As Anthem’s Public Policy Institute outlines in its new whitepaper, more states are turning to managed care as a solution for their Medicaid programs – which is not surprising given it is shown to improve the quality of care, enhance member experience, and manage costs.
Managed care is an approach in which managed care organizations (MCOs) contract with state Medicaid agencies to deliver healthcare benefits and services for a set payment amount per member per month. This approach stands in stark contrast to the more traditional fee-for-service (FFS) model that bases payments on individual services rendered. By replacing the traditional FFS model with a risk-based MCO, state Medicaid programs – and consumers – have a lot to gain.
The full text of the whitepaper is available here for download, and key themes are outlined below.
Managed care is growing in popularity among states
A number of states have taken up MCOs as their primary mode of care delivery for Medicaid. While historically managed care has been reserved for pregnant women and children, the widespread benefits of this approach have encouraged states to greatly expand eligibility.
- Among the 38 states and the District of Columbia that enroll Medicaid members in managed care, 15 direct over 50 percent of their Medicaid funding to these programs.
- The most recent year of enrollment data show that a majority of Medicaid beneficiaries received their care and services through managed care rather than through FFS.
- Eligible groups in a number of states now include older adults and adults with disabilities. Also, many states are now using managed care to support high-cost, high-need populations that require long-term services and supports (LTSS).
Managed care improves quality of care
Numerous surveys have found that MCOs improve quality of care for Medicaid beneficiaries, in part because of the high value MCOs place on preventative care. By and large, the states that have implemented managed care for their Medicaid populations have enjoyed high scores on quality measures, indicating improved health outcomes for state Medicaid populations, especially for those members with chronic conditions, who require regular care and/or LTSS.
- In Texas, managed care has been shown to help reduce hospitalization rates, particularly in the case of children with chronic conditions.
- In Kentucky, the implementation of managed care for state Medicaid populations has fostered vast improvements in chronic care, and the state has seen an increase in smoking cessation consultations, flu vaccines for children, HPV vaccines and a marked decrease in amputations—which are usually caused by untreated diabetes.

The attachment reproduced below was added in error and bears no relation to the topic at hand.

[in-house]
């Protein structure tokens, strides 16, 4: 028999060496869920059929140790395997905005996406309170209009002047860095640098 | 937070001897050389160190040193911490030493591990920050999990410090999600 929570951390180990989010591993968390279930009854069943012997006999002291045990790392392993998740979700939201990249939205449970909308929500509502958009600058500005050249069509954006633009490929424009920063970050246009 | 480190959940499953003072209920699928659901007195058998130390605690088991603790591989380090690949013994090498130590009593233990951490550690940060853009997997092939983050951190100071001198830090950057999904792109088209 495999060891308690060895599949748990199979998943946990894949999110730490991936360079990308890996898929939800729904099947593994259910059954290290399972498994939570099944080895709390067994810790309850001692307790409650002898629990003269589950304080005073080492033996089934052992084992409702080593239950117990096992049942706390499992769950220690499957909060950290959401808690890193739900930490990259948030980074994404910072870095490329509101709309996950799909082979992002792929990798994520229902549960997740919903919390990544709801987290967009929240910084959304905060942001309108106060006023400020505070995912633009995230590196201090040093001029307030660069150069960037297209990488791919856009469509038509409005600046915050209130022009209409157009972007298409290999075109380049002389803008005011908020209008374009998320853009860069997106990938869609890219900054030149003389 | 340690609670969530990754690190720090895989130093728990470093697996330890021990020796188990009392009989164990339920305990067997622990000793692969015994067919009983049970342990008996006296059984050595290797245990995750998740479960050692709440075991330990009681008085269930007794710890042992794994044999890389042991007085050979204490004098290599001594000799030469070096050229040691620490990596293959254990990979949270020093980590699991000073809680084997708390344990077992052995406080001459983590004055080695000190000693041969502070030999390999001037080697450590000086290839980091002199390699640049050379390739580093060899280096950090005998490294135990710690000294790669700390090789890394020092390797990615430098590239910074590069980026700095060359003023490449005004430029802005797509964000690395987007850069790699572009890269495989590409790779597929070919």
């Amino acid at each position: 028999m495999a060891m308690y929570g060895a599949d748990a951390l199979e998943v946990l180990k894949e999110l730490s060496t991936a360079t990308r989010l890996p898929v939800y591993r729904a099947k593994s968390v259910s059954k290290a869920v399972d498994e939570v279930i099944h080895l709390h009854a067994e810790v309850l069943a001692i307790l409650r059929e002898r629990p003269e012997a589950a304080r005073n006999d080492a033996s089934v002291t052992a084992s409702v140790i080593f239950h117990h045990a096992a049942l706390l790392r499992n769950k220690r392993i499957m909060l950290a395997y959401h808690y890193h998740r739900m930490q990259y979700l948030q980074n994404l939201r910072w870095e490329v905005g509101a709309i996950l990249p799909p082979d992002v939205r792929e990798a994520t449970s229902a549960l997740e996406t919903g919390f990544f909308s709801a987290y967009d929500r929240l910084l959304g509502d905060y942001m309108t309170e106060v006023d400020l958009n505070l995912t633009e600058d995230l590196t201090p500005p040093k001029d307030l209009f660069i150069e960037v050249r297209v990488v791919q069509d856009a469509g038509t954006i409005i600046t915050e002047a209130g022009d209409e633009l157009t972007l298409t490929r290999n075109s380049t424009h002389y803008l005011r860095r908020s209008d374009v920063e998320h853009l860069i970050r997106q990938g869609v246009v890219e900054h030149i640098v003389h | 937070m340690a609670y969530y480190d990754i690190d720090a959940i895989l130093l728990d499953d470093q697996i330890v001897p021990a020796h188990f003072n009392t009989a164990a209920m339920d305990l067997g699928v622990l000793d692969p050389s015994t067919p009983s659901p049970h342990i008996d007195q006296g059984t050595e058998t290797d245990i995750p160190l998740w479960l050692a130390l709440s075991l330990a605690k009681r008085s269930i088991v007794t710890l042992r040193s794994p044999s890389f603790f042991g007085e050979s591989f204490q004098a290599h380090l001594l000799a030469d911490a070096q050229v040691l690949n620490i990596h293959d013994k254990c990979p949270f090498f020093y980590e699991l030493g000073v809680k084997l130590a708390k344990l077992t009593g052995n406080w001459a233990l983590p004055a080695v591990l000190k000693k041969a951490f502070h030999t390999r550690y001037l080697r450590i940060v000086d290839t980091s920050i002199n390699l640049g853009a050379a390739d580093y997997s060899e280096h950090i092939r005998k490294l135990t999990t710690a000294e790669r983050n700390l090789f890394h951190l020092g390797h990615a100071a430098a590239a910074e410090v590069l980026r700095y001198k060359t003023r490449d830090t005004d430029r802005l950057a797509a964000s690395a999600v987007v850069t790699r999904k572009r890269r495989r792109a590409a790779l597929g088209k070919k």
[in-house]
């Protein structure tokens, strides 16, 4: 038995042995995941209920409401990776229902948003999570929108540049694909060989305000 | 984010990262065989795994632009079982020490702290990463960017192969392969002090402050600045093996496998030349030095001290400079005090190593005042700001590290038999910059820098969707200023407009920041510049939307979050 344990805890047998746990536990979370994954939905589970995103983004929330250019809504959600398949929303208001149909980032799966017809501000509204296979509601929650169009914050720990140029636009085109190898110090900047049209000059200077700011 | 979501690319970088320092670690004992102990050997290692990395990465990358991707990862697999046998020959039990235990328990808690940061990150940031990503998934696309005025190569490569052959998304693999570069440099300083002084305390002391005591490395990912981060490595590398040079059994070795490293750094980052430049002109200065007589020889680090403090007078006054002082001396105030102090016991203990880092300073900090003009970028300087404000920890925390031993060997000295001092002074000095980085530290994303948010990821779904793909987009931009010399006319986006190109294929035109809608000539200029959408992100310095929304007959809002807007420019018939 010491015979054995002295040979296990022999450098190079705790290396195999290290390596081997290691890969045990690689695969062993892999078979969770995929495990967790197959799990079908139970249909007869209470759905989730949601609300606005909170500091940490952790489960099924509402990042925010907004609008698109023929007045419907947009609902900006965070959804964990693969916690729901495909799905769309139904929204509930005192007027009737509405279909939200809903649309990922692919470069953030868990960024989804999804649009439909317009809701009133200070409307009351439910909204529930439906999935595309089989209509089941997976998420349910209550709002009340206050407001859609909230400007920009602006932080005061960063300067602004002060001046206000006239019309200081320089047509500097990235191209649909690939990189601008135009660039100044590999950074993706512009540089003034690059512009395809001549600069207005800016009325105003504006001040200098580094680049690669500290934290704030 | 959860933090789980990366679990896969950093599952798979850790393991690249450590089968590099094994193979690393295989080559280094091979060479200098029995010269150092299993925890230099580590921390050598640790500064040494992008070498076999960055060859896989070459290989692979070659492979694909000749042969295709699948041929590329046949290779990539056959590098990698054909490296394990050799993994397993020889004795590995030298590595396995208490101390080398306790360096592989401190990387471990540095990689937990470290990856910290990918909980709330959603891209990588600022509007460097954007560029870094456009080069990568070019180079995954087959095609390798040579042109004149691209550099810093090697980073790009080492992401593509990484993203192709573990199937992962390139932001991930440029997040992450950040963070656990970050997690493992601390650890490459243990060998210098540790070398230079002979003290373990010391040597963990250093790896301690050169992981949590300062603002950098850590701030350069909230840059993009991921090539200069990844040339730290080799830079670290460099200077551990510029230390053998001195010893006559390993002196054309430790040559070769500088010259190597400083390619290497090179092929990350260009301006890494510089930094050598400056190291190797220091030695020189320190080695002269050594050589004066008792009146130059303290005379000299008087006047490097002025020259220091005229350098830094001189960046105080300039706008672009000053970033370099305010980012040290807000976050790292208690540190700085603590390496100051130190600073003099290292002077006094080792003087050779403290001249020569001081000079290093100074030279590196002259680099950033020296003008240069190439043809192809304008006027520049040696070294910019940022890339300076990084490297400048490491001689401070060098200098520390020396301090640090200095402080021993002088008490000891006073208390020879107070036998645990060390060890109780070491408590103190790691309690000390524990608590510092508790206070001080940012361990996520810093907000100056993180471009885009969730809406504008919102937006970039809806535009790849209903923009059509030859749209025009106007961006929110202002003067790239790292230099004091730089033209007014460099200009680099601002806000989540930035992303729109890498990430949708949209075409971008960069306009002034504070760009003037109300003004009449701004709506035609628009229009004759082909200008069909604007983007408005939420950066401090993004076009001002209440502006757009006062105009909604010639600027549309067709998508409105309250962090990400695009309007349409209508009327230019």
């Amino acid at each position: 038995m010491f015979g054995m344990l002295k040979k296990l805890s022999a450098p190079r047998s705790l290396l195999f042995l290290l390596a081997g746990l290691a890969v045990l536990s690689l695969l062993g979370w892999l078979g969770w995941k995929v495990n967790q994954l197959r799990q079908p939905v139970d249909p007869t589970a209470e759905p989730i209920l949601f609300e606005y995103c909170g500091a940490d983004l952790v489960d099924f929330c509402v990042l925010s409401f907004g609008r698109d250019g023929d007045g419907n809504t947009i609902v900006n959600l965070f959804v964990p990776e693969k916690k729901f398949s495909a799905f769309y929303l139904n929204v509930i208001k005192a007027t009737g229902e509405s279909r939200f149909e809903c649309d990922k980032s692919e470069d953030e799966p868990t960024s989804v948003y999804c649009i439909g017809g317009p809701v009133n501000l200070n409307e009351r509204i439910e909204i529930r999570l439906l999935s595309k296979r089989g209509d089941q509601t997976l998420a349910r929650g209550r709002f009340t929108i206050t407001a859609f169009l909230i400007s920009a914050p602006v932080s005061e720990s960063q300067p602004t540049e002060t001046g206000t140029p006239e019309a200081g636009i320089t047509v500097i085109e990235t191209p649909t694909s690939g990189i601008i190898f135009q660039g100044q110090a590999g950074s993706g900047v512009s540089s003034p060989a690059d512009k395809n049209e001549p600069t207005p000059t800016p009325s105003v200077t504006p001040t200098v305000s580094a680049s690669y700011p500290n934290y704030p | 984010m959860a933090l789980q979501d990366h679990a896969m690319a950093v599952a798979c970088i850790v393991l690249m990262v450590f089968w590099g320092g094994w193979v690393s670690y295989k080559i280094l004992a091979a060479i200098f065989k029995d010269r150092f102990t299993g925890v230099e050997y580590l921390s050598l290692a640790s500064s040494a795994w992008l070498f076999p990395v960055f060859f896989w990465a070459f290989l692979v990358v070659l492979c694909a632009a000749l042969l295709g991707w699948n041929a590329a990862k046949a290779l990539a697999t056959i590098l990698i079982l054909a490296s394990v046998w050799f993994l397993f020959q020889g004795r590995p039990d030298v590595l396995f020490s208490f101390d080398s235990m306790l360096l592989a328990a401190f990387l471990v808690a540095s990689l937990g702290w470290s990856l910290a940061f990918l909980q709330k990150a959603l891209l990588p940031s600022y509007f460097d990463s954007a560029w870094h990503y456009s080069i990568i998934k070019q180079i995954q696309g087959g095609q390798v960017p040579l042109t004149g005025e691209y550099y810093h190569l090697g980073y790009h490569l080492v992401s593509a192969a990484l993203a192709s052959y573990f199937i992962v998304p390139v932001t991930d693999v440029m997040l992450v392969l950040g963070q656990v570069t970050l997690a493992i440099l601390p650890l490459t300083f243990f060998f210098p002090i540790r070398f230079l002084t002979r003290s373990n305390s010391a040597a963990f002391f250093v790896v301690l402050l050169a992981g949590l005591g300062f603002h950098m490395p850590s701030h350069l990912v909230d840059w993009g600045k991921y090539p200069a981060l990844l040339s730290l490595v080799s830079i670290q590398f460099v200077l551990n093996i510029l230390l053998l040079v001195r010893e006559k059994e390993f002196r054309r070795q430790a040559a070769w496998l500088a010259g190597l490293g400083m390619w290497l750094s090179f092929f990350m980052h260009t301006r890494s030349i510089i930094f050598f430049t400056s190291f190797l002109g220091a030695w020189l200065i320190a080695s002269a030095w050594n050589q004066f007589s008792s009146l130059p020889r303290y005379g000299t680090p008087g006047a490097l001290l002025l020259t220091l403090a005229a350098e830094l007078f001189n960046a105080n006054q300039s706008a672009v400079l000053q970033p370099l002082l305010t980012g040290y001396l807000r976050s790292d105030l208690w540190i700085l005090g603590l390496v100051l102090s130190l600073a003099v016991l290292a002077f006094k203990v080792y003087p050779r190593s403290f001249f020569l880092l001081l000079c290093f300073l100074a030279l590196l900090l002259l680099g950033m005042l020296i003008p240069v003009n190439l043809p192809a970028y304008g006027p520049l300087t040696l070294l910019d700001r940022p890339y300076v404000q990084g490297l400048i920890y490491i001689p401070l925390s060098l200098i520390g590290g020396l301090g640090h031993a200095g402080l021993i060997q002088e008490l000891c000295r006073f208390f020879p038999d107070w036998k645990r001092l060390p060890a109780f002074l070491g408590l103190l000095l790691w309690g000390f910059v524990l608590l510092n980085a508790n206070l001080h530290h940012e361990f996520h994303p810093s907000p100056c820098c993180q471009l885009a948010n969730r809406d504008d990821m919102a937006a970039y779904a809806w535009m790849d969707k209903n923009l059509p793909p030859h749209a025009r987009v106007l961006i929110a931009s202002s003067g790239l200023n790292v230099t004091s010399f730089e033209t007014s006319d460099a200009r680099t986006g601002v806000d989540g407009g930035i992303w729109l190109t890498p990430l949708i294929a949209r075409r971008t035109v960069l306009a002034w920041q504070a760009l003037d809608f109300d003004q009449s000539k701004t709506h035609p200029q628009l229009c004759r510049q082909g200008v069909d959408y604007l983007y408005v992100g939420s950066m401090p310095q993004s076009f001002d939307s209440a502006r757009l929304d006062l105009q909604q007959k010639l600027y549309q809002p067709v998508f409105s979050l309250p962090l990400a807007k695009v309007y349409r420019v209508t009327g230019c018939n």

Managed care enhances member experience
The American healthcare system can be difficult to navigate, even for those well-versed in its intricacies. MCOs can make it easier for patients to get the care they need. The most compelling piece of evidence to this point is the consistency with which MCO members reported reduced emergency room visits and improved access to regular physician visits.
Increasingly, managed care integrates medical and behavioral healthcare, as states move to “carve-in” behavioral health benefits to MCO contracts, improving members’ experience. For example, in one of Ohio’s Medicaid managed care plans, follow-up counseling is provided for members who have undergone an inpatient stay for behavioral health services. A survey of that program found that by offering care coordination for those patients, they increased follow up visits significantly, ensuring a positive member experience and reducing the risk of inpatient readmission.
Managed care controls costs
The third finding of this whitepaper is simple: managed care approaches help states control Medicaid spending. In multiple states, managed care has been shown to produce greater cost savings than the traditional FFS model. Given the budget pressures that states face and the limited resources available to cover a range of priorities, the ability of MCOs to more efficiently use state dollars is good news.
- Substantial cost savings can be found when prescription drug benefits are carved-in to MCOs. Prescription costs are better controlled and MCOs have higher rates of dispensing generic drugs.
- Overall, average annual growth in Medicaid spending per enrollee was lower for MCOs compared to that for commercial health insurance and Medicare enrollees.
As the American healthcare systems evolves, it is clear that Medicaid managed care provides a strong foundation on which future Medicaid reforms can be built. It improves quality of care, enhances member experience and manages costs. By following this model, states can establish innovative, value-driven and cost-effective delivery systems for their beneficiaries.
For more details, read the full whitepaper here.